Wednesday, 16 May 2007

What I read on my holidays

As a literate member of society, I feel it's my duty to inform, nay warn, people about the 'airport bestsellers' I forced myself through during my week off. So, for better or for worse (mostly worse) here's the inaugural Pat's holiday reading review:

William Napier 'Attila: the scourge of god'
Standard swords and sandals fiction that has unfortunately become much more popular but much less good in the wake of 'Gladiator', 'Alexander' et al. The usual mix: historical inaccuracies, sex, stereotypical characters, violence, and more historical inaccuracies. This is the first of a trilogy. You can almost hear Napier or his agent trying to sell it to a third-rate Hollywood producer if you listen carefully.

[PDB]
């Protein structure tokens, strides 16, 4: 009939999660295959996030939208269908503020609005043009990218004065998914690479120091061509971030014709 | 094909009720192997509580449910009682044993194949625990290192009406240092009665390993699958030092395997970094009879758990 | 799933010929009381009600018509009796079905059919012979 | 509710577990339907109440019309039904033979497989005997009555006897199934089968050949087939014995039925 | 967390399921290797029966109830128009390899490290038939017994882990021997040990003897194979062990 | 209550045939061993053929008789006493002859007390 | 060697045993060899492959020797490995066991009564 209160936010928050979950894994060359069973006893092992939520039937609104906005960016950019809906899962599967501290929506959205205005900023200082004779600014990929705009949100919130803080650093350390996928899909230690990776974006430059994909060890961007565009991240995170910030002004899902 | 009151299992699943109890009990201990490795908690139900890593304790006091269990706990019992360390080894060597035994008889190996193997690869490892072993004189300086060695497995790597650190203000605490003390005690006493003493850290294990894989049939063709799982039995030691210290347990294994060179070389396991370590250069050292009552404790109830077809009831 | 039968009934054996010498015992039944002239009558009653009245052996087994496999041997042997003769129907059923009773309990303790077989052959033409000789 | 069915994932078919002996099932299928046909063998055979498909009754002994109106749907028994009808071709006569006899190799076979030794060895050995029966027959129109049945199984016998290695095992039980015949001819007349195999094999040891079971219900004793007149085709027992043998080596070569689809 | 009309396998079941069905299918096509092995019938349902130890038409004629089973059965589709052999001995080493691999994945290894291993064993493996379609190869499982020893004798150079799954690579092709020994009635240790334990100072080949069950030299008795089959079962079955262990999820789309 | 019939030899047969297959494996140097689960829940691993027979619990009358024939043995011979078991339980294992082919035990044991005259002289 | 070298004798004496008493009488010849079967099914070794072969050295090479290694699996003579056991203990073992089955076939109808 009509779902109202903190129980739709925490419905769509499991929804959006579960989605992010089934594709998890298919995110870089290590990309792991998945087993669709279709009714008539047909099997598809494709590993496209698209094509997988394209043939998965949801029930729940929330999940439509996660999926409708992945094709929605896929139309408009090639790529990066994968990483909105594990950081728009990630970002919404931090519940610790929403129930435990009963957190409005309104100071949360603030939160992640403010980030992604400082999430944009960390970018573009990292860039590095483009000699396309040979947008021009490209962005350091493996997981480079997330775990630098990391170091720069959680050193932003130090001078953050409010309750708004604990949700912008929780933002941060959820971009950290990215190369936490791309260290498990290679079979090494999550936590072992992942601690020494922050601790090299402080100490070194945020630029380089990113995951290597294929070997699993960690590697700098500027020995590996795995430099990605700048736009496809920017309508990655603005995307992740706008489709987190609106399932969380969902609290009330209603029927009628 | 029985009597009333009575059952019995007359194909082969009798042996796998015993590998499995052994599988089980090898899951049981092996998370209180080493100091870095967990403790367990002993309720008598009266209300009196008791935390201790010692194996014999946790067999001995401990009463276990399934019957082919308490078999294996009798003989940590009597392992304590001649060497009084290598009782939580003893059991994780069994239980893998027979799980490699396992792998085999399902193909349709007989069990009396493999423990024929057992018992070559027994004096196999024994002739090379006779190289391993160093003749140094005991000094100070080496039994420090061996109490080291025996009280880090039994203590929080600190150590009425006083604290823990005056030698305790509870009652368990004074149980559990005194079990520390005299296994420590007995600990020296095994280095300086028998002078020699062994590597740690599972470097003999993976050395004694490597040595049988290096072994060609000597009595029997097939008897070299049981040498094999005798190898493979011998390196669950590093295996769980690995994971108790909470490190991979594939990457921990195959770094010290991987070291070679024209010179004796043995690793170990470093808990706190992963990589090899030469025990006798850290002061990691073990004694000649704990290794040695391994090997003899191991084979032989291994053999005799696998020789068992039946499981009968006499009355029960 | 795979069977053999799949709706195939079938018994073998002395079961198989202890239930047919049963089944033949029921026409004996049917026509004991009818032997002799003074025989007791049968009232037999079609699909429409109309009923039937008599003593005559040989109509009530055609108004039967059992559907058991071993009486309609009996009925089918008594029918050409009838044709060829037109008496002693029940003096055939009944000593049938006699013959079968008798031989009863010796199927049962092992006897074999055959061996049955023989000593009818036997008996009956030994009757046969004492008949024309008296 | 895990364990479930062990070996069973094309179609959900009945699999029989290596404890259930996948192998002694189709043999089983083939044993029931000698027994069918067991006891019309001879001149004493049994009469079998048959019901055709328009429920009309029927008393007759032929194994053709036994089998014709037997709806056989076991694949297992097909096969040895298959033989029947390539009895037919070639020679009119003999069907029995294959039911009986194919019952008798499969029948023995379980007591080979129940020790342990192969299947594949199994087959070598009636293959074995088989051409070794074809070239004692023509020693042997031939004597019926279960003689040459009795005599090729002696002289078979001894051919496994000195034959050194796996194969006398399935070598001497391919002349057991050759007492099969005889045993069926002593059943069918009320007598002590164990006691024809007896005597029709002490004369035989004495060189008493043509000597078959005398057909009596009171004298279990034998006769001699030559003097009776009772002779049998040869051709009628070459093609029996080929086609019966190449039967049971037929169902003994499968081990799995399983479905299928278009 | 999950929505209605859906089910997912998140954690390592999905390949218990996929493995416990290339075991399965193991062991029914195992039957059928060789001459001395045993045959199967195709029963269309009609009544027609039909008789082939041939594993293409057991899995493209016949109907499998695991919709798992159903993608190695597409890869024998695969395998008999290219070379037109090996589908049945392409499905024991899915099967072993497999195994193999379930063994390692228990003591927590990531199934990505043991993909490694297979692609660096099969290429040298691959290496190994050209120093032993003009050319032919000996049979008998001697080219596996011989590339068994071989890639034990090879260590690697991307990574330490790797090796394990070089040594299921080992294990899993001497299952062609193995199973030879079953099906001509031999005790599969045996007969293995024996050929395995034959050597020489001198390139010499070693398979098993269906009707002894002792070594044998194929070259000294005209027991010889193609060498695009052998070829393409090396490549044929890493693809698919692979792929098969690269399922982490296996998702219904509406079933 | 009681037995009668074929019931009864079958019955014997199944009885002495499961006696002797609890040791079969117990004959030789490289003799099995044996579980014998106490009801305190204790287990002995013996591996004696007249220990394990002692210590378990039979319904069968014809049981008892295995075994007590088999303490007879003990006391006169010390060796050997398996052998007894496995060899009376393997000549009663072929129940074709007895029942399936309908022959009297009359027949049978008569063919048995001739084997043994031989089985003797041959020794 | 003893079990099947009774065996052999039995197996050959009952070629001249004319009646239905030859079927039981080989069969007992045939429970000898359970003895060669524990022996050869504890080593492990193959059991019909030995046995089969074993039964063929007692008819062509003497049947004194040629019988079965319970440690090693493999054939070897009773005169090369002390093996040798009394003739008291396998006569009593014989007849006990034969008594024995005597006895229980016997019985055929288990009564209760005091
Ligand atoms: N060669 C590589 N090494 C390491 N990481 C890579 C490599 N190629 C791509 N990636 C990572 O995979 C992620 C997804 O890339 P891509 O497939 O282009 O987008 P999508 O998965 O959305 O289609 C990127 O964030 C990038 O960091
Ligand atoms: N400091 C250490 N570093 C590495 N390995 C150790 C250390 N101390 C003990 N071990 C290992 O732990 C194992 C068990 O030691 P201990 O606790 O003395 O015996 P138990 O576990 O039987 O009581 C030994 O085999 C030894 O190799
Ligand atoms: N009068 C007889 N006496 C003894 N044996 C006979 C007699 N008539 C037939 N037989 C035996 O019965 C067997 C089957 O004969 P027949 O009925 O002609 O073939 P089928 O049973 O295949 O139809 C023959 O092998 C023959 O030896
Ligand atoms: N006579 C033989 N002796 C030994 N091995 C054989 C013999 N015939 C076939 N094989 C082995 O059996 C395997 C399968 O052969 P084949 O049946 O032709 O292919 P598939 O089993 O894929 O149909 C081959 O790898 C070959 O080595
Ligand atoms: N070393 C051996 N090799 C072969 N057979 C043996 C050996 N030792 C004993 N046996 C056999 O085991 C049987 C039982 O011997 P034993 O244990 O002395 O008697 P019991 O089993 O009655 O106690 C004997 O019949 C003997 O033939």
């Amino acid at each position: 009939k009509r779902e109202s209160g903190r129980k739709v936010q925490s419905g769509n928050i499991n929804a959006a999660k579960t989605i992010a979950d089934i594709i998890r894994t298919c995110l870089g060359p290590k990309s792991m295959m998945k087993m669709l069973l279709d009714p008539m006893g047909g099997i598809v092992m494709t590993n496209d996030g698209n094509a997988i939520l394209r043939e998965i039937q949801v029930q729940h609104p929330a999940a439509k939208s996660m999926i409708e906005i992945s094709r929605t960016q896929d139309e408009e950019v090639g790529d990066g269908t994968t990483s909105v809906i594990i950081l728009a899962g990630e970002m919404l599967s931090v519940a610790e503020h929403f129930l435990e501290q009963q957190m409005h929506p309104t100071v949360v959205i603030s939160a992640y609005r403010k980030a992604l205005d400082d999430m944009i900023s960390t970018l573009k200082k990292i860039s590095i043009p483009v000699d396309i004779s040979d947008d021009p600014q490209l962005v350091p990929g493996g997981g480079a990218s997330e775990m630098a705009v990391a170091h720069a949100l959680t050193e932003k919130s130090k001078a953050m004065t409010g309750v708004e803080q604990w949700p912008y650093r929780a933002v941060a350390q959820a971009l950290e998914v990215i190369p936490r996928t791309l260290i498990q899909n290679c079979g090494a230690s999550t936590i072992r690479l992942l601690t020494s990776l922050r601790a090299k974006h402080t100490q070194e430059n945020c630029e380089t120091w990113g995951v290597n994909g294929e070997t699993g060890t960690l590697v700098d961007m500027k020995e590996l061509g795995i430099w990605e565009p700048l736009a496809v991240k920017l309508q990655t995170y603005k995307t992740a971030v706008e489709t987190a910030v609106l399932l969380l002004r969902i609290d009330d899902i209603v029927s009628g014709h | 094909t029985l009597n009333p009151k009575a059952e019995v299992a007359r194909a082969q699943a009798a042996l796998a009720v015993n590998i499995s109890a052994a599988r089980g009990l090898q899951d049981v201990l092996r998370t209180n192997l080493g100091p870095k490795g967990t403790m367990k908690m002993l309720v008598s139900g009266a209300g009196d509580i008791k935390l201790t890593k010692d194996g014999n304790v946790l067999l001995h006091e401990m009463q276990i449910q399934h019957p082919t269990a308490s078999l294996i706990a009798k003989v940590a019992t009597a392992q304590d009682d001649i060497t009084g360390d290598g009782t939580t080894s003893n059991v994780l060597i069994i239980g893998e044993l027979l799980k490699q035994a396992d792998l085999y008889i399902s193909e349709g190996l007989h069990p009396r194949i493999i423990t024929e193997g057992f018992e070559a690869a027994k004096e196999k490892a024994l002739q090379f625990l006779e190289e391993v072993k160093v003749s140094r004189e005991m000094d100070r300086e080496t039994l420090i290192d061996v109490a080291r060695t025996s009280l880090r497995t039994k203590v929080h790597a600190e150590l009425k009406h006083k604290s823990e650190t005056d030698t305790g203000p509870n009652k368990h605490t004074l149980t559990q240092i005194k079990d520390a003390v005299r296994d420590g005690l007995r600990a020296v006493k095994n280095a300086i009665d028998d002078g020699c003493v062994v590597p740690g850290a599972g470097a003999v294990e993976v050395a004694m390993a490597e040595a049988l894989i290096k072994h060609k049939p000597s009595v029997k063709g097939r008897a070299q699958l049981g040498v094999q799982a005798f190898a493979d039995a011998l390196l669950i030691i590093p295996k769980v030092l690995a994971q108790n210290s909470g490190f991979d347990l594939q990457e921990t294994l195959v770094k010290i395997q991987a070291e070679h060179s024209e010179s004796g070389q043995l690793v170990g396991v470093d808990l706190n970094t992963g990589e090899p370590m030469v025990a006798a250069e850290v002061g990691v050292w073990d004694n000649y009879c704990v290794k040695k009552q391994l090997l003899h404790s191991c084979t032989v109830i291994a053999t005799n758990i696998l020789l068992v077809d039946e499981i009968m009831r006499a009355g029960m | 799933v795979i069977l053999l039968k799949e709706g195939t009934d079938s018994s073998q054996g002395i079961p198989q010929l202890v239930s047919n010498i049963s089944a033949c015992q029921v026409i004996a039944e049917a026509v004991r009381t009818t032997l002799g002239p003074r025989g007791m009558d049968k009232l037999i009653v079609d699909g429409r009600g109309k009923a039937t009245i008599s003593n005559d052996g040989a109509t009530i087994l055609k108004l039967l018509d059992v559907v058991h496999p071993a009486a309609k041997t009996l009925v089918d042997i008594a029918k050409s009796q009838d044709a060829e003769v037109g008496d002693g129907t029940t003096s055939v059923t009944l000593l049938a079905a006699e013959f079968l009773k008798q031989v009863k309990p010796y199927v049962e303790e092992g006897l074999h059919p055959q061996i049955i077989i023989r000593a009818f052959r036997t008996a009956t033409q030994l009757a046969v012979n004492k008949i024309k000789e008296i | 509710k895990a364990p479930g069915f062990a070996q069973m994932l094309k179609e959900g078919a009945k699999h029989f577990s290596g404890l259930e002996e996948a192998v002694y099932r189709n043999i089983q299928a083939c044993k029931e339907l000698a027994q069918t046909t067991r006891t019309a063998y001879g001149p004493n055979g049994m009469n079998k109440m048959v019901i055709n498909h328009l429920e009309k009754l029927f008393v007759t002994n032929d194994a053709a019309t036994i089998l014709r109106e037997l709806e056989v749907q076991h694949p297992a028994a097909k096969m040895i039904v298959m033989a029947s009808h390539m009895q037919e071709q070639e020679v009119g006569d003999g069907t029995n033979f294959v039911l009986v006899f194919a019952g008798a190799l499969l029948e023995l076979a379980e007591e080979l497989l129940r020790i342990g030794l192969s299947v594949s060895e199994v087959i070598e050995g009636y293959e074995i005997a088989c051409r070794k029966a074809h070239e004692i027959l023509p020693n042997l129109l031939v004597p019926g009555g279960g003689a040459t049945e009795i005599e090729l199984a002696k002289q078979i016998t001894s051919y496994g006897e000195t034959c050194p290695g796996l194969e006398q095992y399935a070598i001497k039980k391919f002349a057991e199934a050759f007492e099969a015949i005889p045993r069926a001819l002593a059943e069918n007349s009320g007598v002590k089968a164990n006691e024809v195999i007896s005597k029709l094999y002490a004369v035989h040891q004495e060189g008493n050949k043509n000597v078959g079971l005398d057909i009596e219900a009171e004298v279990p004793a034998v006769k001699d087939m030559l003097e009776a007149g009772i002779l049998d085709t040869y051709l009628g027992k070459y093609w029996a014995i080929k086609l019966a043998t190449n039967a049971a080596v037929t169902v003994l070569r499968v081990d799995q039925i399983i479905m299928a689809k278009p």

Ian Rankin 'The Flood'
I'm normally a fan of his Rebus detective books, but this is Rankin's first published novel and in a different genre. It's got all the hallmarks of a first novel from someone coming into their own in a 'young' literature (in this case Scotland). It reminded me a lot of so-called 'Australian literature', only being Scotland the weather and characters are much more depressed. Nevertheless, it's not bad. Has stuff to say, says it via an interesting narrative. Apparently this gets studied at university these days. I doubt this review does it justice. This book serves to remind us that even successful writers write adolescent, trying a little too hard, should have stayed a short story, novels.

Dean Koontz 'The Taking'
This book serves to remind us that even successful writers write absolute drivel.

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